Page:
Editorials Call For Complete Russian Oly Ban Tennis Players Drop From Games Citing Zika Olympic Apps Provide Unique Coverage Russia Expects Rio Decision By Sunday Nissan Creates Rio Games Face-Painting App Brazil Revising Olympics Security Measures Top Tennis Players Still Committed To Rio Wintrust Goes With Chicago-Area Olympic Campaign Bach Says IOC Will Evaluate Golf In Olympics Rio Games Unlikely To Spread Zika Virus Worldwide
SYDNEY OLYMPIC GAMES APPEAR SAFE DESPITE UNCERTAIN FINANCING
Published May 30, 1995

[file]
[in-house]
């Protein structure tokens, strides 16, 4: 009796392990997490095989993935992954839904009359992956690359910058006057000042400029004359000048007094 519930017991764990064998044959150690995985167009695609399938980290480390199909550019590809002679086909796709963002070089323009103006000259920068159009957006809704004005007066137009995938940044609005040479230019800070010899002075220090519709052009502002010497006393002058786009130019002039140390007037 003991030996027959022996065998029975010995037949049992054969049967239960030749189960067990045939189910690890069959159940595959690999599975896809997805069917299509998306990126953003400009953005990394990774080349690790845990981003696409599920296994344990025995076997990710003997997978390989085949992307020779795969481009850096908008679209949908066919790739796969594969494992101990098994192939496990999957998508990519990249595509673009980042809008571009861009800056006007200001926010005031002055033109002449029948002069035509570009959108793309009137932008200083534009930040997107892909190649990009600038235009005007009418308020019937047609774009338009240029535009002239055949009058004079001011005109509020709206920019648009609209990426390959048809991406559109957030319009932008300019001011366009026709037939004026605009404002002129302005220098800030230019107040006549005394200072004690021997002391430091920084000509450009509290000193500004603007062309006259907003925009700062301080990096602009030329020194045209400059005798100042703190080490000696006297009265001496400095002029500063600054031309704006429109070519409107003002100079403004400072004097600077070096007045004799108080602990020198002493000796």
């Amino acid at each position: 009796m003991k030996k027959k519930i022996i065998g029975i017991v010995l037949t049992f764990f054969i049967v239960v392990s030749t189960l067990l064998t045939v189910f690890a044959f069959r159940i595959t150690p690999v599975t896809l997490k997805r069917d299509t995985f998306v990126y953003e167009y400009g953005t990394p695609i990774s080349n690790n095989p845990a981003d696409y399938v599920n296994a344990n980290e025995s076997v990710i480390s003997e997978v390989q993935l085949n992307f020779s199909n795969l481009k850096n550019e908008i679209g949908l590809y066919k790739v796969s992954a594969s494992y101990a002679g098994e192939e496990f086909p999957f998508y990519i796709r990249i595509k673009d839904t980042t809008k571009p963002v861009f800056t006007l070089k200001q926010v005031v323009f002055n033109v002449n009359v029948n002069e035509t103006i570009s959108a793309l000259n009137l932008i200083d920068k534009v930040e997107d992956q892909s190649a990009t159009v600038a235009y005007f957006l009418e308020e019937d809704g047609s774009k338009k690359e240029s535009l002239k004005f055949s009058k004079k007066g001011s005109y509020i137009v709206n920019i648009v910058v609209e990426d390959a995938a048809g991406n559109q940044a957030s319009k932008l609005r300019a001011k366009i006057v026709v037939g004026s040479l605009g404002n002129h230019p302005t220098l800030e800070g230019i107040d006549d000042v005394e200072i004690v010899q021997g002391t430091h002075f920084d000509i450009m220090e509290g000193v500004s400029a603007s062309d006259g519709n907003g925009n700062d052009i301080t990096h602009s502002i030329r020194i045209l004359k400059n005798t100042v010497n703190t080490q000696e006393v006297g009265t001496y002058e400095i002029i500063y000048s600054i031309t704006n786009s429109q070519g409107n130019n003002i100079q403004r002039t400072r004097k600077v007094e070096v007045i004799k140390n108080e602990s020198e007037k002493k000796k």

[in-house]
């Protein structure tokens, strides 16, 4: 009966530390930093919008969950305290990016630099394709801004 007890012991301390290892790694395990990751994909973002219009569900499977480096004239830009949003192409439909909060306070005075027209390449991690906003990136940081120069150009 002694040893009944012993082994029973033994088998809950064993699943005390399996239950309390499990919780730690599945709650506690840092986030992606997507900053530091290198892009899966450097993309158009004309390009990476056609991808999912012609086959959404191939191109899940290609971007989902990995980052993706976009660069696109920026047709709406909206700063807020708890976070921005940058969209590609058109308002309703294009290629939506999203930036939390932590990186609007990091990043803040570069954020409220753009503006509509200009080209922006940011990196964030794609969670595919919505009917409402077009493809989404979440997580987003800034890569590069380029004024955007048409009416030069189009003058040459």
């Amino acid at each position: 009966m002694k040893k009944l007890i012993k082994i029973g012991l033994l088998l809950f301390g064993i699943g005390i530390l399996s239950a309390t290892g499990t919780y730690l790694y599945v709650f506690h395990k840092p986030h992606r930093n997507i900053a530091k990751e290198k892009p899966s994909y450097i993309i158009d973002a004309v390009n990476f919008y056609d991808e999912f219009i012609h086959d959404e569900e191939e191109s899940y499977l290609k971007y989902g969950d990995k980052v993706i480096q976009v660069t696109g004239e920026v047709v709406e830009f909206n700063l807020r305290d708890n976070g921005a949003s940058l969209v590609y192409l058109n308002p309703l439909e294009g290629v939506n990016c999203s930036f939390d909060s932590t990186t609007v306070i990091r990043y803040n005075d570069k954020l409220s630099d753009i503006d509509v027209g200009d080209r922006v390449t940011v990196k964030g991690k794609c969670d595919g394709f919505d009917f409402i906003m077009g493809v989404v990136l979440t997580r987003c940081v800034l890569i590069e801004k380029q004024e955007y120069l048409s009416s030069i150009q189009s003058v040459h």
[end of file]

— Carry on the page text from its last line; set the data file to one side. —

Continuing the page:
Australian Olympic Committee President John Coates said it is unlikely the IOC would take the 2000 Games away from Sydney despite "uncertainty over financing." On Sunday, IOC President Juan Antonio Samaranch told the Sydney Sun-Herald he was concerned the New South Wales state government "was not fully behind the Games." Coates in an interview with ABC radio: "They can (take the games away), but it is not likely. There are contractual obligations which have to be met" (AP/SAN FRANCISCO EXAMINER, 5/29). In Boston, John Powers reports that construction is behind schedule and that taxpayers may have to pay $600M (Aus) to "bail out an event that is supposed to break even" (BOSTON GLOBE, 5/28). WHO'S AHEAD FOR 2002? In Toronto, George Gross reports that the loss of the Nordiques "hasn't reduced the enthusiasm" of Quebec City officials. In fact, they are so confident that they will win the 2002 Winter bid that they have arranged international coverage of the IOC's June 16 decision (TORONTO SUN, 5/30). But John Powers reports that the "Olympic world" takeit for granted that Salt Lake is a "lock" for 2002. But he notes, "The Lords of the Rings tend to be quirky around voting time" (BOSTON GLOBE, 5/28). BEIJING LEADING IN CAPETOWN RACES: Cape Town, South Africa, hopes to capitalize on its hosting of the 1995 Rugby World Cup to put its campaign for the 2004 Summer Games "back on track," according to the FINANCIAL TIMES. The departure of Raymond Ackerman as the head of Cape Town's bid committee has caused the city's "dream to begin to unravel" (Keith Wheatley, FINANCIAL TIMES, 5/28).